The screenplay also feels overwritten with character motivations often told as opposed to shown to us. One example is the revelation that Sator is slowly passing away from Pancreatic Cancer, resulting in why he wants to take the world with him. Rather then this being an emotional moment that’s communicated from the character, it’s lumped in with other exposition to set up the climax.
Interestingly, Tenet feels closest to Sergio Leone’s Once Upon a Time in the West insofar as its subtext is concerned. There’s a potentially intriguing thread about Washington’s character, via a persistent conversation he has with Priya about his place in the mission and story at large. Conceptually, it feels like Nolan is making a primal point about the nature of storytelling, and a character’s attempt to carve an identity as the centrepiece of the narrative. However, in execution, it lacks depth and instead feels as a means to get to a clumsy final twist. This is also a far cry in comparison with Leone’s film, whose existential grappling made larger points about the genre, and the characters place in a changing America.
In spite of this, Tenet does have a few things going for it. Hoyte Van Hoytema’s cinematography is stunning. One memorable instance comes in the film’s closing moments where three characters are framed in a large circle amid the backdrop of a desert. In its colours (a chalky brown mixed with muted gray) composition and blocking, the scene evokes the iconic duel at the end of Sergio Leone’s The Good, The Bad and The Ugly. Moments like this illustrate Nolan’s deft understanding of the medium, and its power to cast larger then life imagery (even out of seemingly ordinary interaction).
Between Blackkklansman and Tenet, John David Washington has illustrated a knack for being able to show the underlying emotions that fuel his characters. Some of the actor’s best moments in the film are when these come to the fore: such as his sadness at failing his team at the start of the film or snappy line readings, hinting at his deadly side. Robert Pattinson steals the show as a British agent whose nonchalance matches the spirit of Bond actors gone by. And Kenneth Branagh proves to be a formidable presence as Sator.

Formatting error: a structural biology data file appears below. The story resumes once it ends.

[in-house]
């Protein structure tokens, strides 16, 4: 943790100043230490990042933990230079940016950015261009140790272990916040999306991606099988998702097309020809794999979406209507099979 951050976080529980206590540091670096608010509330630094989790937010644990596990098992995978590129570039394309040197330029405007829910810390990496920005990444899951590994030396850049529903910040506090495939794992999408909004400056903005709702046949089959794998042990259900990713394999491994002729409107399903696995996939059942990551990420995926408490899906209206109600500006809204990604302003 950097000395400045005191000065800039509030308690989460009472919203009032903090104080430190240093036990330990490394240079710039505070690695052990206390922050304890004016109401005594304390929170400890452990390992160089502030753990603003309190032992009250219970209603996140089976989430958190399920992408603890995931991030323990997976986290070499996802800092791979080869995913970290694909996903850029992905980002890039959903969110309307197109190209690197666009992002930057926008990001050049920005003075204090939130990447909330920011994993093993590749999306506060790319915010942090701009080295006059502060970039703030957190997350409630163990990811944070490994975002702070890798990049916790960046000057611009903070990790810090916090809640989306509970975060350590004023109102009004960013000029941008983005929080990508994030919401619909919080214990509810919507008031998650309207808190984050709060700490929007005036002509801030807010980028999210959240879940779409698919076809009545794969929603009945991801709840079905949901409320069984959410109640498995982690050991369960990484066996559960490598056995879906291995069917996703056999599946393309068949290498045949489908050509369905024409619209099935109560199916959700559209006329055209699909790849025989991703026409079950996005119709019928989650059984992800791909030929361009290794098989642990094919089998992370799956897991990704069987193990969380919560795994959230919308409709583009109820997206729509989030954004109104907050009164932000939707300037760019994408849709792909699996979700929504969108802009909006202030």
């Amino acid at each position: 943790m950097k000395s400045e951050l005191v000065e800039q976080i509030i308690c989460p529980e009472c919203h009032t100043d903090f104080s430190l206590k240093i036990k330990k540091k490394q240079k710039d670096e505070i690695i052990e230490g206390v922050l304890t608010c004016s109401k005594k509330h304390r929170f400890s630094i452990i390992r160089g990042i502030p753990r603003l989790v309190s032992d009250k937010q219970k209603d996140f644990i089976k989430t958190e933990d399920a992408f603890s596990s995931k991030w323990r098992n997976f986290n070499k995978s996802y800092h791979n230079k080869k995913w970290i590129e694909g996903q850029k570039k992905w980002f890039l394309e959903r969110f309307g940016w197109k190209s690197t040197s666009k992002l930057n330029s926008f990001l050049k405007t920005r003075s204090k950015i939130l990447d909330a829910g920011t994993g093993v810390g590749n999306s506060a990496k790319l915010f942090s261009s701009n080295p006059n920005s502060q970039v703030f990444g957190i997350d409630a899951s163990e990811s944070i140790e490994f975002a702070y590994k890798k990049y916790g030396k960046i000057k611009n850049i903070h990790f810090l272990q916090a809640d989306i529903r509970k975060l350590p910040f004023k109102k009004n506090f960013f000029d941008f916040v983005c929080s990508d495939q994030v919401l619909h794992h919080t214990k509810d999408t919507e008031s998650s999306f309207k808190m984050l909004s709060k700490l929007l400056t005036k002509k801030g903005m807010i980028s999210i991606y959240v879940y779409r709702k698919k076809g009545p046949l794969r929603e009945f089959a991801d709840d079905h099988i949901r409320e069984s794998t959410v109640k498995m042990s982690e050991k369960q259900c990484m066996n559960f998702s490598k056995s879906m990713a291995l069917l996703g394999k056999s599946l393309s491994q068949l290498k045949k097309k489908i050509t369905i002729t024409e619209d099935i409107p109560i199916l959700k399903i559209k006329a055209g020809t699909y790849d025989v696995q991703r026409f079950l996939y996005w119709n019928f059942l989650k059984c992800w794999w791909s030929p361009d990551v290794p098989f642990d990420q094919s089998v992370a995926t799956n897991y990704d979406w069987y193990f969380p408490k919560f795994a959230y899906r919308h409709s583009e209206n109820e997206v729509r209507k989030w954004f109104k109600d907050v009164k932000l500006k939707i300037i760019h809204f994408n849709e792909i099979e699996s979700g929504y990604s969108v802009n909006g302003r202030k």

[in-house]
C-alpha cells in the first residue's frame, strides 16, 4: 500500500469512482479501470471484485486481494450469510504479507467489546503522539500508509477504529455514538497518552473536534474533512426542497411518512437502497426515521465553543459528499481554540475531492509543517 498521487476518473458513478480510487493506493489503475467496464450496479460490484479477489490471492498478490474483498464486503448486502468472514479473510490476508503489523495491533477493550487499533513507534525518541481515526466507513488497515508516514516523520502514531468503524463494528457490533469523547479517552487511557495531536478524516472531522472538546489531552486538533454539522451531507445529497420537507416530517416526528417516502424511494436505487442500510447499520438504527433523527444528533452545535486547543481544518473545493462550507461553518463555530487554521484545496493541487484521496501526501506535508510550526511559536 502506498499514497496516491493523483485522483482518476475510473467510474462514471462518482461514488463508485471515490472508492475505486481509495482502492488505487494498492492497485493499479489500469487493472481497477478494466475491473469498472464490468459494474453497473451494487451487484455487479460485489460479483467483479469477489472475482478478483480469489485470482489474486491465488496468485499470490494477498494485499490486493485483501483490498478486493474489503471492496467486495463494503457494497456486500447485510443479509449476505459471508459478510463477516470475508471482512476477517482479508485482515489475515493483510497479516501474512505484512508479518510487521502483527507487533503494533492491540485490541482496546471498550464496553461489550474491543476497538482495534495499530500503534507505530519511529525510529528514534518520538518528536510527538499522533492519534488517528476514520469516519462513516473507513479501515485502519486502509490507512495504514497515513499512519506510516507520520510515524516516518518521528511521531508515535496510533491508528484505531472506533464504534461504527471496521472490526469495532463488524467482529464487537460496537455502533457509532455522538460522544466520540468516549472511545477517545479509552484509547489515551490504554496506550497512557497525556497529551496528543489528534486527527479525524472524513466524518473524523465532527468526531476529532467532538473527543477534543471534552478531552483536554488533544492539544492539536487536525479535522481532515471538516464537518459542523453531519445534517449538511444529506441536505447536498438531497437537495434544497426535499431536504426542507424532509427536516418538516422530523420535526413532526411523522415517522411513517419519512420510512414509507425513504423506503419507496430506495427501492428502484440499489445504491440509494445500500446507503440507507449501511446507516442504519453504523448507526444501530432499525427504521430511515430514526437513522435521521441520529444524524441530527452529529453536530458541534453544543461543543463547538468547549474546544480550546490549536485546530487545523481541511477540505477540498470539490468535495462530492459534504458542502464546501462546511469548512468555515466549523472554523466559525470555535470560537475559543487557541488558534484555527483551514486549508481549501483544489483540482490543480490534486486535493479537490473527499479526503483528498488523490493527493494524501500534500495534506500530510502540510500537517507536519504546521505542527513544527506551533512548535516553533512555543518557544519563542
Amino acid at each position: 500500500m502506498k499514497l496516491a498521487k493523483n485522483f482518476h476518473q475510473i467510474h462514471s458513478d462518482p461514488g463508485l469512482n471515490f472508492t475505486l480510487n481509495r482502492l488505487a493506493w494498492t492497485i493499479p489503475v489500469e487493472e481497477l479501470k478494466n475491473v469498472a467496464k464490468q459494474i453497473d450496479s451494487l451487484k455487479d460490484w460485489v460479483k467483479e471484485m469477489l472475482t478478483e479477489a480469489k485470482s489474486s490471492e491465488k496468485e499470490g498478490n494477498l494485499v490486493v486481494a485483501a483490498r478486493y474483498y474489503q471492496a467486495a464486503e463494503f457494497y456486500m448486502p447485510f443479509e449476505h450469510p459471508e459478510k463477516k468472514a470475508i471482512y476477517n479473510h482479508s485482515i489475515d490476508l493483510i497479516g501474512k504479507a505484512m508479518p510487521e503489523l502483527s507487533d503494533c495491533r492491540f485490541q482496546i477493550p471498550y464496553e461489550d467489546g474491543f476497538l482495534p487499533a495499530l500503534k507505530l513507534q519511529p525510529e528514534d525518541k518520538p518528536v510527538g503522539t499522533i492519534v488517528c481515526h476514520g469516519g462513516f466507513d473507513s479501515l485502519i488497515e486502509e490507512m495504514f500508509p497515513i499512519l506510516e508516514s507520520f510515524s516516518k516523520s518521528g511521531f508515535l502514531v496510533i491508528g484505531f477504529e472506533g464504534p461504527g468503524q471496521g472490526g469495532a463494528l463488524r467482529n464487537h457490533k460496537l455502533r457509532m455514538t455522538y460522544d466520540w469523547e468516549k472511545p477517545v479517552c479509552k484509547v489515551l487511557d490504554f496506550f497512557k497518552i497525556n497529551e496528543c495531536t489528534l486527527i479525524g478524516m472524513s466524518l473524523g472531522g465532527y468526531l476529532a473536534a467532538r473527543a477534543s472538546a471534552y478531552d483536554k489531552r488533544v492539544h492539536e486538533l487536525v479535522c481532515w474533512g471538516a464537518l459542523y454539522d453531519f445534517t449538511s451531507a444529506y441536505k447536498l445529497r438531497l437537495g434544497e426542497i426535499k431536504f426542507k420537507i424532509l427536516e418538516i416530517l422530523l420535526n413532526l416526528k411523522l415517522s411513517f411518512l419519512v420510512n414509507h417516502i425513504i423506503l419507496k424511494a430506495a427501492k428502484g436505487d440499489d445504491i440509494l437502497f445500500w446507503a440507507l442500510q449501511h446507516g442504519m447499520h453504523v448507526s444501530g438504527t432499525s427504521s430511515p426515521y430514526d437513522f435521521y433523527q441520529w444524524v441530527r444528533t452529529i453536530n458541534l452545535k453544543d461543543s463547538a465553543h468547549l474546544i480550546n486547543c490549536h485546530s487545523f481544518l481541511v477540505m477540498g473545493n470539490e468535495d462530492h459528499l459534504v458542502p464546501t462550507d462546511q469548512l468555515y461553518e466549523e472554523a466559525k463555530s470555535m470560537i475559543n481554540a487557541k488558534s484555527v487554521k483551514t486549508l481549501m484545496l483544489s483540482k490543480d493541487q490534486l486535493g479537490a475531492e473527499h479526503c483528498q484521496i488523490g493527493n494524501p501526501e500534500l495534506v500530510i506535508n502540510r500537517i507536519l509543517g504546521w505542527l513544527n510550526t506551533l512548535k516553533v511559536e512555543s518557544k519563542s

Ludwig Göransson’s score is an experimental treat. Some tracks give you the impression you’re listening to a propulsive series of waves. And others wonderfully take cues from Nolan’s high concept with some parts sounding like the forward and backwards motions of time are engaged in a tense tug of war with one another.
Part way through Tenet, a character simply muses- “Don’t try to understand it. Feel it.” The line encapsulates the central problem with Tenet. Its high concept hits you at the speed of a Concorde. But it ultimately leaves you empty and unfulfilled, due to not being anchored by anything meaningful or something that has a semblance of emotional truth.
Straight up, I don’t like Jingle All The Way. It ruins the holiday spirit with a full embrace of cynical commercialism (via its plot of a father’s search for a hot new toy for his son). This is coupled with awful casting and a screenplay that does not care about its family dynamics. However, this year, I think the film does have its place as an ironic mirror, reflecting the hunt for the season’s must have items. In this way, the film is a timely reminder that it’s not worth punching a reindeer or teaming up with Sinbad to get a PS5.
4) Lethal Weapon (1987)
At first, you could raise your eyebrow, shake your head, and make a snorting sound of disbelief at this pick. That’s understandable. In fact, the traditional favourite movie in this spot is Die Hard. However, that film uses the Christmas setting as a backdrop as opposed to a tool to say anything meaningful about the season. By comparison, Lethal Weapon does.
It takes one of the season’s most tragic realities (the time of year where suicide is most apparent) and uses it as a backbone for the film. Suicide is not only the inciting incident that triggers the film’s narrative, but it’s also soberly depicted with Martin Riggs.